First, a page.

Aston Martin secured a deal to sell a minority stake in the struggling company to billionaire Lawrence Stroll, providing the luxury U.K. automaker with much needed funds to build a new SUV.
A consortium led by Stroll will pay 182 million pounds ($239 million) for a 16.7 percent stake, while a subsequent rights issue supported by major shareholders including Stroll will raise a further 318 million pounds, Aston Martin said in a statement on Friday.
Stroll's stake could rise to 20 percent upon completion of the rights issue.
The move will “immediately improve liquidity and reduce leverage,” Aston Martin said. “This follows the disappointing performance of the business through 2019.”
Stroll, a Canadian investor who owns a Formula One racing team, won the backing of Aston Martin’s board after rival suitor Geely cooled on the idea of investing in the sports-car maker. Geely, which controls Sweden's Volvo, Britain's Lotus Cars and holds a stake in Daimler, had been interested in a technology-sharing deal, sources said.
Geely wanted to instigate more fundamental change than the plan outlined on Friday, a person familiar with the talks told Reuters.
Aston Martin is mainly owned by Italian and Kuwaiti private equity groups. The fundraising plan hands the automaker a lifeline that will ease funding strains as it prepares to start building its first SUV, the DBX.
The DBX is meant to give the automaker a profit generator it can sell in higher volumes than the stylish sports cars made famous in the James Bond movies.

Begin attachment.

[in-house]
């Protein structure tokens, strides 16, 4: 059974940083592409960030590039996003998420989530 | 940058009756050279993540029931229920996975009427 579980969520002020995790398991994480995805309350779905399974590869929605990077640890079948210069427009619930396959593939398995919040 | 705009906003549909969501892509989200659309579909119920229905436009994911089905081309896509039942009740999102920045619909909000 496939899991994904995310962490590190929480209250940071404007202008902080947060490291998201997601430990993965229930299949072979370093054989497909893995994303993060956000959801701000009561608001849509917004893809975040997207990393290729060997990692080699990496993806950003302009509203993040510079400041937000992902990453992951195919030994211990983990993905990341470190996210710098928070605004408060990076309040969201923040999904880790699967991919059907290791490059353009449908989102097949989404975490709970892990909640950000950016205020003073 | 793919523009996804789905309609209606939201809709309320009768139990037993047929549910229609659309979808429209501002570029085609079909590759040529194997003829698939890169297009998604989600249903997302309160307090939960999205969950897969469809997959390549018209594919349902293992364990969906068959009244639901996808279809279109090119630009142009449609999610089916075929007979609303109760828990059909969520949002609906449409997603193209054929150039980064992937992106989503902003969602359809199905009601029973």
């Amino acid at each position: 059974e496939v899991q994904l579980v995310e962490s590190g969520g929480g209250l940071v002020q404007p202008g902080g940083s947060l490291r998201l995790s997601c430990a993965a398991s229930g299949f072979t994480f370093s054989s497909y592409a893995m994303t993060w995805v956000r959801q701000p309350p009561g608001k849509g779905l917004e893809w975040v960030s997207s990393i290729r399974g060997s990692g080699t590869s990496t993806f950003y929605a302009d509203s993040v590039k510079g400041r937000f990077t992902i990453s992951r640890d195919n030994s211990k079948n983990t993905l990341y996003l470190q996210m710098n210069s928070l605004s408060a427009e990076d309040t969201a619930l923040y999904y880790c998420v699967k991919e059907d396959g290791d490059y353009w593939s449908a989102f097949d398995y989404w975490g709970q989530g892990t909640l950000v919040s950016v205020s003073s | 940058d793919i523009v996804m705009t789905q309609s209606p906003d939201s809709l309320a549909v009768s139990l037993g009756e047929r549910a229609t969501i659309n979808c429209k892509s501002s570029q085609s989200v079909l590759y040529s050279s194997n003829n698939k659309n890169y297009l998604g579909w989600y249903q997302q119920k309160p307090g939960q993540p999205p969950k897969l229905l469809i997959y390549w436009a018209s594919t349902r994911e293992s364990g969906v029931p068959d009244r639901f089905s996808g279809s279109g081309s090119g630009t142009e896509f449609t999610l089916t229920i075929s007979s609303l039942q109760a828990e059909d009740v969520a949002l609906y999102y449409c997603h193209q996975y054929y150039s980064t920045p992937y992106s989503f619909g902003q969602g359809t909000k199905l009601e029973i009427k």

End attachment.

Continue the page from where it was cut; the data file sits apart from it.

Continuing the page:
Nevertheless, the cash influx dilutes some of the existing shareholders, punctuating the disappointing turn of events since Aston Martin went public in October 2018. At the time, the company was touting a turnaround under CEO Andy Palmer, a former Nissan executive, helped by private-equity backing. Its share price has plummeted since the company was floated.
On Friday, Palmer said Stroll and the consortium he will lead bring several benefits to the automaker. "He brings with him his experiences and access to his Formula 1 team," Palmer said.
"We have talked a lot in the past few years about wanting to be clearly rooted in luxury and obviously Mr. Stroll knows an awful lot about luxury," Palmer said.
Stroll, 60, who owns a fleet of vintage Ferraris, made his fortune building and selling two fashion brands. He and his partner, Silas Chou, took Tommy Hilfiger public in 1992 and later sold it to private-equity buyers. In 2011, they listed the Michael Kors brand, eight years after acquiring majority control.
He led a group of investors who took over the Force India Formula One team after it was forced into administration. Renamed Racing Point, it is based in the U.K. and gets its engines from Mercedes-Benz. Stroll’s son Lance is a driver for the team.
Under Friday's agreement, Stroll's Racing Point will become the Aston Martin F1 works team from the 2021 season.
Stroll will join Aston Martin's board as executive chairman, replacing Penny Hughes, who will step down.
The consortium that is led by Stroll is likely to include several other people such as JCB Chairman Anthony Bamford, entrepreneur Andre Desmarais, Michael de Picciotto, telecoms investor John McCaw and Hong Kong fashion sector investor Silas Chou, all of whom have worked with Stroll before.
"I look forward to working with the board and management team to continue to invest in the development of new models and technologies and to start to rebalance production to prioritize demand over supply," Stroll said.
Aston Martin shares surged as much as 30 percent after the announcement.
Reuters contributed to this report